Martinez in his role as Council Member was under criminal investigation for sending e-mails in violation of the Open Meetings Act. In order to avoid criminal prosecution, Martinez had to enter into a compliance agreement with prosecutors.[21] While under criminal investigation, he was charged $24,657.50 in legal fees which was covered with taxpayer funds.[22]


  1. ^ a b c d e f g h "COUNCIL MEMBER MIKE MARTINEZ". Retrieved 2014-09-21. 
  2. ^ W. Gardner Selby (09-04-2014). "Do renters comprise majority in Austin?".  Check date values in: |date= (help)
  3. ^ Brandon Watson (05-06-2014). "Mike Martinez and the Name Game". Retrieved 2014-09-21.  Check date values in: |date= (help)
  4. ^ a b c d e f g h i j k "Current Board Members". Retrieved 2014-09-21. 
  5. ^ a b c d e f g h i "Background Investigation: Mike Martinez". 2012-02-25. Retrieved 2014-09-21. 
  6. ^ a b c d Haley Cihock (2014-03-19). "Mayor's job could change, Martinez announces planned bid". Retrieved 2014-09-21. 
  7. ^ Sarah Coppola (2009-10-22). "Council passes texting ban". Retrieved 2014-09-21. 
  8. ^ "Austin City Council to consider solar energy resolution". Energy Monitor Worldwide. 08-29- 2014.  Check date values in: |date= (help)
  9. ^ Lilly Rockwell (2014-08-27). "Austin Energy warning against renewable plan". Austin American-Statesman. 
  10. ^ "Tovo's exemption small, but significant". Austin American-Statesman. 09-05-2014.  Check date values in: |date= (help)
  11. ^ "Best of Austin 2009 - Best Council Member: Mike Martinez". The Austin Chronicle. 2009. Retrieved April 18, 2012. 
  12. ^ "Best of Austin 2010 - Best Council Member: Mike Martinez". The Austin Chronicle. 2010. Retrieved April 18, 2012.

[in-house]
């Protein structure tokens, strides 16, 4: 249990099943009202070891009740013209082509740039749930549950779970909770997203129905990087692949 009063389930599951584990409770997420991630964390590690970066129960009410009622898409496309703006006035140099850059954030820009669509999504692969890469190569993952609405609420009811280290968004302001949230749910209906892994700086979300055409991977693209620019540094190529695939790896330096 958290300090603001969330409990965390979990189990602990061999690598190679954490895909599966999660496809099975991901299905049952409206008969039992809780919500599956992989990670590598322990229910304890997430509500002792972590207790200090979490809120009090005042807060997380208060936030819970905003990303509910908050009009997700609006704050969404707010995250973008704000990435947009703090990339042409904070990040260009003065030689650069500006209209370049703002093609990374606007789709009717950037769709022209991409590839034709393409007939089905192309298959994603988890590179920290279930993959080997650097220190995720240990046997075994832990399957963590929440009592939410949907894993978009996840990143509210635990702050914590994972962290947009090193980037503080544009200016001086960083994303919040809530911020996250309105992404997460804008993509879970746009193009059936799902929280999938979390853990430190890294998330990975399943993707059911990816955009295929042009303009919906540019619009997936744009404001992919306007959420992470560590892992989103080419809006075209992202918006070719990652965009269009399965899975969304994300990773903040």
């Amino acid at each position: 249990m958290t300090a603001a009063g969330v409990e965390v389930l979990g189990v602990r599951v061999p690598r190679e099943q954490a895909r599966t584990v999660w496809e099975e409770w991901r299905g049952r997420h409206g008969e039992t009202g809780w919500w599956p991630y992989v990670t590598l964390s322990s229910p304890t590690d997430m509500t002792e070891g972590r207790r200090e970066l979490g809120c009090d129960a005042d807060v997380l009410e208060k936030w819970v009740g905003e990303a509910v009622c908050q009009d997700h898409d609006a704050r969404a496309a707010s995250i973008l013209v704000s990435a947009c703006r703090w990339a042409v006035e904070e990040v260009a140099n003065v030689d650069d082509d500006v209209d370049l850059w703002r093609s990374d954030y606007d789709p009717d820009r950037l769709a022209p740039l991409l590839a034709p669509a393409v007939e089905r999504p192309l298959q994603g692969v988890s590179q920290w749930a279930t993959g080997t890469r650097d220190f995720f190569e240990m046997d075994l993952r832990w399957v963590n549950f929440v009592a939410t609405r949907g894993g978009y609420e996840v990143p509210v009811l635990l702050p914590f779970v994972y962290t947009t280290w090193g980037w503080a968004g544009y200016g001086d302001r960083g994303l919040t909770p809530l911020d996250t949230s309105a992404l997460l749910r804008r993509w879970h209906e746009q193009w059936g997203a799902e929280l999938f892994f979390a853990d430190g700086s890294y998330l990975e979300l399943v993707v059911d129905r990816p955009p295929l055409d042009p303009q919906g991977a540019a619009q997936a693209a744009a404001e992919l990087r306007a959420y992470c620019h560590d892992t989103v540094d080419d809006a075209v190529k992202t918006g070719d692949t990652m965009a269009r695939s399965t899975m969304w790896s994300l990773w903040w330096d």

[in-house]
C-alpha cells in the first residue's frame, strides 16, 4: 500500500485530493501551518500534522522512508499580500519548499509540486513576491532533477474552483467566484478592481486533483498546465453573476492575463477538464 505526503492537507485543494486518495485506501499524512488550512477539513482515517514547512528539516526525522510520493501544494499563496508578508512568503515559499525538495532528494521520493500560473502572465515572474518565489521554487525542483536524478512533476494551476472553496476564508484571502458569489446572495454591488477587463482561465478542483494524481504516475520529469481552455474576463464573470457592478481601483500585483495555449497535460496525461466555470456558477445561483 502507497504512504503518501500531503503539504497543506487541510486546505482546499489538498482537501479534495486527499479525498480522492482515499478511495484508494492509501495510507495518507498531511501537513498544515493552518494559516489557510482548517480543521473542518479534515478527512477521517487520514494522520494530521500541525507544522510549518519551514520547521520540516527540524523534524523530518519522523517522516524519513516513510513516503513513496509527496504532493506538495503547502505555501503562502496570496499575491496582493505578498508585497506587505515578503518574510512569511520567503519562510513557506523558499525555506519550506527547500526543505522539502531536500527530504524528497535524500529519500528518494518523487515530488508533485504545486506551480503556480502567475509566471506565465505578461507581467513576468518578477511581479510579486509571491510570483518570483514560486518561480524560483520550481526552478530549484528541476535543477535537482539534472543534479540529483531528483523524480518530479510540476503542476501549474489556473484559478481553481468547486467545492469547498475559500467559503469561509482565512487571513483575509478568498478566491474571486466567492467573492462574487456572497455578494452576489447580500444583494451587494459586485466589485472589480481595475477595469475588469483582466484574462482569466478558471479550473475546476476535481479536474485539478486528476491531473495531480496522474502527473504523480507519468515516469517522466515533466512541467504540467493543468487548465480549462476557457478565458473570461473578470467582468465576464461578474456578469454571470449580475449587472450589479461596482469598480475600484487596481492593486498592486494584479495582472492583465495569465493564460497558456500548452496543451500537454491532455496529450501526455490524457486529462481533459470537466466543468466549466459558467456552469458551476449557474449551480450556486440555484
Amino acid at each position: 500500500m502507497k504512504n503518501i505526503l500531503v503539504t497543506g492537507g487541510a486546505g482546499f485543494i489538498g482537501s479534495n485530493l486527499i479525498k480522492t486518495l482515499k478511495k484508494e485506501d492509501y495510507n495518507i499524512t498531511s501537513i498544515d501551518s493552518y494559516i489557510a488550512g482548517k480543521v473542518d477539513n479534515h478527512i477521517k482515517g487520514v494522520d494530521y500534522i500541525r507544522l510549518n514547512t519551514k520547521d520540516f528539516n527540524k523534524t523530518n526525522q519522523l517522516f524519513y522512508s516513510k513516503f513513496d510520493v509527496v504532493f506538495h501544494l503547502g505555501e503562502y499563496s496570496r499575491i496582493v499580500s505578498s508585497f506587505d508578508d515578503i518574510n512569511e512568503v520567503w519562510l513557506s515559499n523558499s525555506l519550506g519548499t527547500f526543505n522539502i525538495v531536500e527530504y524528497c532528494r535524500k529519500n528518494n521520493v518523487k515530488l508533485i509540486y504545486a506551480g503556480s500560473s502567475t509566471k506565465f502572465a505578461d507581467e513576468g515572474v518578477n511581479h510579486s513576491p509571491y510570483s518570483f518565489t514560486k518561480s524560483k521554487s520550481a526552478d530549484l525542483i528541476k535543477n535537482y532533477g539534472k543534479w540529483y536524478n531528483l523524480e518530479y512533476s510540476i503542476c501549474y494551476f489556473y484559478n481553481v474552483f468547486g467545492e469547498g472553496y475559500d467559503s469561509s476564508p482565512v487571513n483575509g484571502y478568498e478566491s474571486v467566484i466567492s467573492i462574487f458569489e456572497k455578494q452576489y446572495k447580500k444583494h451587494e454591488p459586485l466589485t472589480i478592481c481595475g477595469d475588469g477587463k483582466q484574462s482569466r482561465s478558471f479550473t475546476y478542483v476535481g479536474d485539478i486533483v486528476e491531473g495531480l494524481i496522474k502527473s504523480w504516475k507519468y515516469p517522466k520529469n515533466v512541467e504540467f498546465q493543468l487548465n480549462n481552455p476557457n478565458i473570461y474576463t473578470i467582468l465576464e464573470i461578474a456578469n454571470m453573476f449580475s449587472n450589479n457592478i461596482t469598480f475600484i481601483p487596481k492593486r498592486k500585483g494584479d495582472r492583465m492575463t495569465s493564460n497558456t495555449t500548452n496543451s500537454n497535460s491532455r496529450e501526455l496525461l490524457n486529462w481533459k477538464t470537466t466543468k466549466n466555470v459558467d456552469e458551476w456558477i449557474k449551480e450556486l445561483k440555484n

13. ^ "Best of Austin 2008". Retrieved 2014-09-11. 
  14. ^ "Best Council Member: Mike Martinez". Retrieved 2014-09-21. 
  15. ^ Plohetski, Tony (February 25, 2011). "Council e-mails obtained by Statesman". Austin American-Statesman. Retrieved March 23, 2012. 
  16. ^ Plohetski, Tony; Coppola, Sarah (February 26, 2011). "Mayor, council members apologize for e-mailed remarks". Austin American-Statesman. Retrieved March 23, 2012. 
  17. ^ Salazar, John A. (February 28, 2012). "NAACP files ethics complaint against Leffingwell, Martinez". Your News Now. Time Warner Cable. Retrieved April 18, 2012. 
  18. ^ City of Austin Ethics Review Commission Minutes. April 12, 2011 http://www.austintexas.gov/edims/document.cfm?id=161998
  19. ^ Coppola, Sarah; Plohetski, Tony (March 1, 2011). "Martinez says he'll hand over hundreds more e-mails". Austin American-Statesman. Retrieved March 23, 2012. 
  20. ^ Ben Wear (04-09-2011). "Cap Metro releases nearly 3,000 e-mails".  Check date values in: |date= (help)
  21. ^ "City leaders signing deals to avoid charges in open meetings saga". Austin American Statesman. Retrieved 5 October 2014. 
  22. ^ "City Spent $157,636 to Defend Council Violations". Austin Bulldog. Retrieved 5 October 2014.